Financial Statement Analysis Magazine Section

Financial Statement Analysis - Efficiency Ratios

Financial Statement Analysis - Efficiency Ratios

 Efficiency ratios are ratios that come off the the Balance Sheet and the Income Statement and therefore incorporate one dynamic statement, the income statement and one static statement , the balance sheet. These ratios are important in measuring the efficiency of a company in either turning their inventory, sales, assets, accounts receivable or payable. It also ties into the ability of a company to meet both its short term and long term obligations. This is because if they do not get paid on time how will you get paid paid on time. You may have perhaps heard the excuse 'I will pay you when I get paid' or 'My customers have not paid me!' 

 

01 FIRST EFFICIENCY RATIO

DSO (Days Sales Outstanding): The Days Sales Outstanding ratio shows both the average time it takes to turn the receivables into cash and the age, in terms of days, of a company's accounts receivable. The ratio is regarded as a test of Efficiency for a company. The effectiveness with which it converts its receivables into cash. This ratio is of particular importance to credit and collection associates.

 Best Possible DSO yields insight into delinquencies since it uses only the current portion of receivables. As a measurement, the closer the regular DSO is to the Best Possible DSO, the closer the receivables are to the optimal level.

 Best Possible DSO requires three pieces of information for calculation:

•Current Receivables 

•Total credit sales for the period analyzed 

•The Number of days in the period analyzed 

 

The Formula:

 Best Possible DSO = Current Receivables/Total Credit Sales X Number of Days 

 

The Formula: 

 Regular DSO = (Total Accounts Receivables/Total Credit Sales) x Number of Days in the period that is being analyzed

 

An example from our Balance sheet and Income Statement:

 

Total Accounts Receivables (from Balance Sheet) = $97,456

 

Total Credit Sales (from Income Statement) = $727,116

 

Number of days in the period = 1 year = 360 days ( some take this number as 365 days)

 

DSO = [ $97,456 / $727,116 ] x 360 = 48.25 days

 

The Interpretation: 

Lumber & Building Supply Company takes approximately 48 days to convert its accounts receivables into cash. Compare this to their Terms of Net 30 days. This means at an average their customers take 18 days beyond terms to pay. 

 

Review the Industry Norms and Ratios for this ratio to compare and see if they are above below or equal to the others in the same industry.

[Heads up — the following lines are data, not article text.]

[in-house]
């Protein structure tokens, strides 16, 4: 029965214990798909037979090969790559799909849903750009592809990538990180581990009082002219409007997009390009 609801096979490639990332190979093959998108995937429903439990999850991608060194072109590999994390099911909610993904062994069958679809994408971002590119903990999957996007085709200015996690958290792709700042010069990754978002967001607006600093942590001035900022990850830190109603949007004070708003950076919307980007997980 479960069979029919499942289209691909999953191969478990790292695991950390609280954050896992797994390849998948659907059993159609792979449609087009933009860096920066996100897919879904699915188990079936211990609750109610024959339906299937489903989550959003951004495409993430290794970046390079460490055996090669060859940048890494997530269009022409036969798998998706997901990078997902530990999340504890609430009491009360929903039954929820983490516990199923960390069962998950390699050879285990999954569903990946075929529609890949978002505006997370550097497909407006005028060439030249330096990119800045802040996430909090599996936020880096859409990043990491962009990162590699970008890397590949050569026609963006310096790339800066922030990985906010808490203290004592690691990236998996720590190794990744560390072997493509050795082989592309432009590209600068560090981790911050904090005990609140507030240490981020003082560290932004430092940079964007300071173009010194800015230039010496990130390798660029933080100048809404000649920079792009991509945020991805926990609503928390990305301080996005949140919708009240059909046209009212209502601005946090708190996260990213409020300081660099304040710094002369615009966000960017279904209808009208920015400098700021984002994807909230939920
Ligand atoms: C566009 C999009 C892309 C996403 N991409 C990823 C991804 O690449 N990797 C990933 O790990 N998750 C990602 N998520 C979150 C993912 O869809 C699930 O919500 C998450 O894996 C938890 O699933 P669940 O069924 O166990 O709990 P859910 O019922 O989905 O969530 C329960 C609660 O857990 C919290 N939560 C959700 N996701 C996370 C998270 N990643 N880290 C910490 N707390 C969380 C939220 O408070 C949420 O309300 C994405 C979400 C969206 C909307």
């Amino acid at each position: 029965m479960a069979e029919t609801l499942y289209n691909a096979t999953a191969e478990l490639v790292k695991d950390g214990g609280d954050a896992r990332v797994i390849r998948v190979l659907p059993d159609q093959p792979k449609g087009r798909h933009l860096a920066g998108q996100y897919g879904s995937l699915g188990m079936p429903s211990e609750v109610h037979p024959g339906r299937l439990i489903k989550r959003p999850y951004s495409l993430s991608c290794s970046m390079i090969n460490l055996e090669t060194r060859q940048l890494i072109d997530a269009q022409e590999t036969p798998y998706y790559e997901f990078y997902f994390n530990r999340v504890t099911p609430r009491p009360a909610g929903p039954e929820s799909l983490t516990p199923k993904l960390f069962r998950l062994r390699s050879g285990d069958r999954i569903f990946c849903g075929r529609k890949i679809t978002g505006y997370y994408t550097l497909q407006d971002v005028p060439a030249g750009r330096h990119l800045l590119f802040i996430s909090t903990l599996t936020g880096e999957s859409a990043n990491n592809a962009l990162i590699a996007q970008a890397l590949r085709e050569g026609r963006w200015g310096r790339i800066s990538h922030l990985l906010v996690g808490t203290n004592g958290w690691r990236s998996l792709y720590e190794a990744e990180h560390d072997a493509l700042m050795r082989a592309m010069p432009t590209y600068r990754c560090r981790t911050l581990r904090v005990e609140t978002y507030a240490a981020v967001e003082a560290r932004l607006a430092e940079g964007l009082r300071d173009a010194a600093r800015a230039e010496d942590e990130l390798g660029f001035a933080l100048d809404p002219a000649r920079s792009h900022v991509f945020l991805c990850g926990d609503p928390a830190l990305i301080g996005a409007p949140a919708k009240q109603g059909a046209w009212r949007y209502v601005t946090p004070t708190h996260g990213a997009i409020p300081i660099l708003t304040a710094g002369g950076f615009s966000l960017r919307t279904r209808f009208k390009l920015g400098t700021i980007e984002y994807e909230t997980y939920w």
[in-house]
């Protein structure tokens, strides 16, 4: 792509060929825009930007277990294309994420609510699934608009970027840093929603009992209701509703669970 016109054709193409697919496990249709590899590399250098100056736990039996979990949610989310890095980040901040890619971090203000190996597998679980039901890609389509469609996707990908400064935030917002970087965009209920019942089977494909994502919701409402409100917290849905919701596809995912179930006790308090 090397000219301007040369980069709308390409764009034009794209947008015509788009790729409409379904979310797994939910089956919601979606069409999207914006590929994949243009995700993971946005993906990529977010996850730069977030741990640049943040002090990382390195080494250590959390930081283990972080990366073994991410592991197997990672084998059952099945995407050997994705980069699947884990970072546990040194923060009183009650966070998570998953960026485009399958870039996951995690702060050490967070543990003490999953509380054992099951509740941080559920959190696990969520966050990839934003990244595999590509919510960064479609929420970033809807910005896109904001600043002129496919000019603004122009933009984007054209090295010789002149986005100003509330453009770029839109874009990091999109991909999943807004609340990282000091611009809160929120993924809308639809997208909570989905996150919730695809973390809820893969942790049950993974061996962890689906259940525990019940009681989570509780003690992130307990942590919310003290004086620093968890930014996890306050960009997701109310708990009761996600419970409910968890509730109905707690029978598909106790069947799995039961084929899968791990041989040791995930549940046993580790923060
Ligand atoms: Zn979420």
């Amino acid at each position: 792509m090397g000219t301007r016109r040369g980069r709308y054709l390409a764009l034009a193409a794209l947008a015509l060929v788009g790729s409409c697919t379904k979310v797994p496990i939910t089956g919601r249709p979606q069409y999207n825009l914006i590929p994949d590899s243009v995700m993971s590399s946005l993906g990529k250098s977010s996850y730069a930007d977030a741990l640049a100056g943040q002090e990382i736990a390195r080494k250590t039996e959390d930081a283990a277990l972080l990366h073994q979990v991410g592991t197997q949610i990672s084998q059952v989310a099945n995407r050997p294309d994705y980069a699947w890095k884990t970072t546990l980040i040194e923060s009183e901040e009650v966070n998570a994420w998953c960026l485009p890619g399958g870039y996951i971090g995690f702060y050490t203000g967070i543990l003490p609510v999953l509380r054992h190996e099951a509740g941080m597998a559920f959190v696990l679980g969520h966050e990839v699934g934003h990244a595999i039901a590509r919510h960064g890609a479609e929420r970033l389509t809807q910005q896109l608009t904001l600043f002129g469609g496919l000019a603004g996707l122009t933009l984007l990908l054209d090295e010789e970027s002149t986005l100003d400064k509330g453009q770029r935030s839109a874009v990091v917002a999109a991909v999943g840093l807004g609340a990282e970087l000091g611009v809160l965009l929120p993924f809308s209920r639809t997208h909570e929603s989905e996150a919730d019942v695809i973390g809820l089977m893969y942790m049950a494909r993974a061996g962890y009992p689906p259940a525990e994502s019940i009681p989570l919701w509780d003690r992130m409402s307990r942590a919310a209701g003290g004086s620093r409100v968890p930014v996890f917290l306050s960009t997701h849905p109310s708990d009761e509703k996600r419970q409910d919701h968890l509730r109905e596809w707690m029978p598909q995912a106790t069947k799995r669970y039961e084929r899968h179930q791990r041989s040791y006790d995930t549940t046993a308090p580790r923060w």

To use our online 'Regular DSO Calculator' Click here

 

02 SECOND EFFICIENCY RATIO

 

Inventory Turnover ratio: This ratio is obtained by dividing the 'Total Sales' of a company by its 'Total Inventory'. The ratio is regarded as a test of Efficiency and indicates the rapidity with which the company is able to move its merchandise. 

 

The Formula: 

 

Inventory Turnover Ratio = Net Sales / Inventory

 

It could also be calculated as:

 

Inventory Turnover Ratio = Cost of Goods Sold / Inventory

 

An example from our Balance sheet and Income Statement:

 

Net Sales = $727,116 (from Income Statement)

 

Total Inventory = $156,822 (from Balance sheet )

 

Inventory Turnover Ratio = $727,116/ $156,822

 

Inventory Turnover = 4.6 times

 

The Interpretation: 

 

Lumber & Building Supply Company is able to rotate its inventory in sales 4.6 times in one fiscal year.

 

Review the Industry Norms and Ratios for this ratio to compare their efficiency and see if they are above, below or equal to the others in the same industry. 

 

To use our online 'Inventory Turnover Ratio Calculator' Click here

 

03 THIRD EFFICIENCY RATIO

 

Accounts Payable to Sales (%): This ratio is obtained by dividing the 'Accounts Payables' of a company by its 'Annual Net Sales'. This ratio gives you an indication as to how much of their suppliers money does this company use in order to fund its Sales. Higher the ratio means that the company is using its suppliers as a source of cheap financing. The working capital of such companies could be funded by their suppliers.. 

 

The Formula: 

 

Accounts Payable to Sales Ratio = [Accounts Payable / Net Sales ] x 100 

 

An example from our Balance Sheet and Income Statement:

 

Accounts Payable = $152,240 (from Balance sheet )

 

Net Sales = $727,116 (from Income Statement)

 

Accounts Payable to Sales Ratio = [$152,240 / $727,116] x 100 

 

Accounts Payable to Sales Ratio = 20.9%

 

The Interpretation: 

 

21% of Lumber & Building Supply Company's Sales is being funded by its suppliers.

 

Review the Industry Norms and Ratios for this ratio to compare and see if they are above below or equal to the others in the same industry. 

 

 To use our online 'Accounts Payable to Sales Ratio Calculator' Click here.

 


 Related Articles: Liquidity Ratio | Efficiency Ratios | Profitability Ratios

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